Organizations and teams often need multi-tenant, heterogeneous Kubernetes clusters to meet users’ application needs. They may also need to address certain special constraints on the Kubernetes cluster; for example, some pods may require special hardware, colocation with other specific pods, or isolation from others. There are many options for placing those application containers into different, separate node groups, one of which is through the use of taints and tolerations. In this article, we describe taints and tolerations and then use an example to illustrate how to use them to place pods on specific worker nodes while avoiding the nodes where you don’t want pods to get scheduled.
Taints and tolerations are a mechanism that allows you to ensure that pods are not placed on inappropriate nodes. Taints are added to nodes, while tolerations are defined in the pod specification. When you taint a node, it will repel all the pods except those that have a toleration for that taint. A node can have one or many taints associated with it.
For example, most Kubernetes distributions will automatically taint the master nodes so that one of the pods that manages the control plane is scheduled onto them and not any other data plane pods deployed by users. This ensures that the master nodes are dedicated to run control plane pods.
A taint can produce three possible effects:
If you need to dedicate a group of worker nodes for a set of users, you can add a taint to those nodes, such as by using this command:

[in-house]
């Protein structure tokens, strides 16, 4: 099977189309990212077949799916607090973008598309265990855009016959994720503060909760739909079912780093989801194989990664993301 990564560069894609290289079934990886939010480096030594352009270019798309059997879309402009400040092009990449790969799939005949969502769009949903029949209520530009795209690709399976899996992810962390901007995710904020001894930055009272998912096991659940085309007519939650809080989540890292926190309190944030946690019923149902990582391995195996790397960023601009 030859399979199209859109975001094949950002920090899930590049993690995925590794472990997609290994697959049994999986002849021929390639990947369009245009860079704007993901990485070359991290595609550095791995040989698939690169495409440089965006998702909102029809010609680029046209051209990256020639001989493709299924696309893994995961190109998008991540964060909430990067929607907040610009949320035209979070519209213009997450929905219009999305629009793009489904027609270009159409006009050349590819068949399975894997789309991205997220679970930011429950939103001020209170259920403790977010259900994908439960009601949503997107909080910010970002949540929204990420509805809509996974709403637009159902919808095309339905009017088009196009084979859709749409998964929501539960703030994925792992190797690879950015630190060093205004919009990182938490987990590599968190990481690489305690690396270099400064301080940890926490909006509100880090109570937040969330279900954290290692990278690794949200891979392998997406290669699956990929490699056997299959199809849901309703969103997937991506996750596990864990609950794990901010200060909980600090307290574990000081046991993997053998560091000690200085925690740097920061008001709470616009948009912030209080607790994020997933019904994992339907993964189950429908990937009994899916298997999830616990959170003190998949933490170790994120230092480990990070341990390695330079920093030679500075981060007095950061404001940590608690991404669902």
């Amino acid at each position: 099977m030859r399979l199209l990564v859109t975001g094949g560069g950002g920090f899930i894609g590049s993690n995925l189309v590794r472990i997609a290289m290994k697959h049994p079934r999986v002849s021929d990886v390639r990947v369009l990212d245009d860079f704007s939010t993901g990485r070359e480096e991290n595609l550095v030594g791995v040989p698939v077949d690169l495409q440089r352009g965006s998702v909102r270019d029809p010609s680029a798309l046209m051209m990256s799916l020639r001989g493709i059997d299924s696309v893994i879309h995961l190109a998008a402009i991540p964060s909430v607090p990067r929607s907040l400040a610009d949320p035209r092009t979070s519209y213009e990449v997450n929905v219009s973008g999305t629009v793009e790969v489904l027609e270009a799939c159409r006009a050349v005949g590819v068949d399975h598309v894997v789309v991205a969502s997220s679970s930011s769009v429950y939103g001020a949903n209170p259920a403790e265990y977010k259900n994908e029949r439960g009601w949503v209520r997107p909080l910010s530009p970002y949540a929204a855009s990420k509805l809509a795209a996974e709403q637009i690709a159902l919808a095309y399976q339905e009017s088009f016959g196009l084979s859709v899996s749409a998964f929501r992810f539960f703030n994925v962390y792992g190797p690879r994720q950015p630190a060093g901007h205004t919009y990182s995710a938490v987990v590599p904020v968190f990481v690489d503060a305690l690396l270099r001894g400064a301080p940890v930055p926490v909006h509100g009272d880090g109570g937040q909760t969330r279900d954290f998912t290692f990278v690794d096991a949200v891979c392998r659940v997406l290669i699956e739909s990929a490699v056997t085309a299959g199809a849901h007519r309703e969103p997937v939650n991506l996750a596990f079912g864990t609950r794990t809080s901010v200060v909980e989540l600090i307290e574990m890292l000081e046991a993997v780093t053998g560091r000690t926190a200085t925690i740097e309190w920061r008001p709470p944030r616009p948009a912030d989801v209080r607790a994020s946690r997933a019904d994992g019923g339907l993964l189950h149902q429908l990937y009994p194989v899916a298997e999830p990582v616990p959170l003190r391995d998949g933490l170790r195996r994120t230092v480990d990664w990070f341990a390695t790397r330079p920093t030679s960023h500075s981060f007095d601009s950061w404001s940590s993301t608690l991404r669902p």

Then add tolerations of the taint in that user group’s pods so they can run on those nodes. To further ensure that pods only get scheduled on that set of tainted nodes, you can also add a label to those nodes, e.g.,
dedicated=groupName. Then use NodeSelector in the deployment/pod spec, which will make sure that pods from the user group are bound to the node group and don’t run anywhere else.
If there are worker nodes with special hardware, you need to make sure that normal pods that don’t need the special hardware don’t run on those worker nodes. Do this by adding a taint to those nodes as follows:
Later on, the pods requiring special hardware can be run on those worker nodes by adding tolerations for the above taint.
A taint with the NoExecute effect will evict the running pod from the node if the pod has no tolerance for the taint. The Kubernetes node controller will automatically add this kind of taint to a node in some scenarios so that pods can be evicted immediately and the node is “drained” (have all of its pods evicted). For example, suppose a network outage causes a node to be unreachable from the controller. In this scenario, it would be best to move all of the pods off the node so that they can get rescheduled to other nodes. The node controller takes this action automatically to avoid the need for manual intervention.
The following are built-in taints: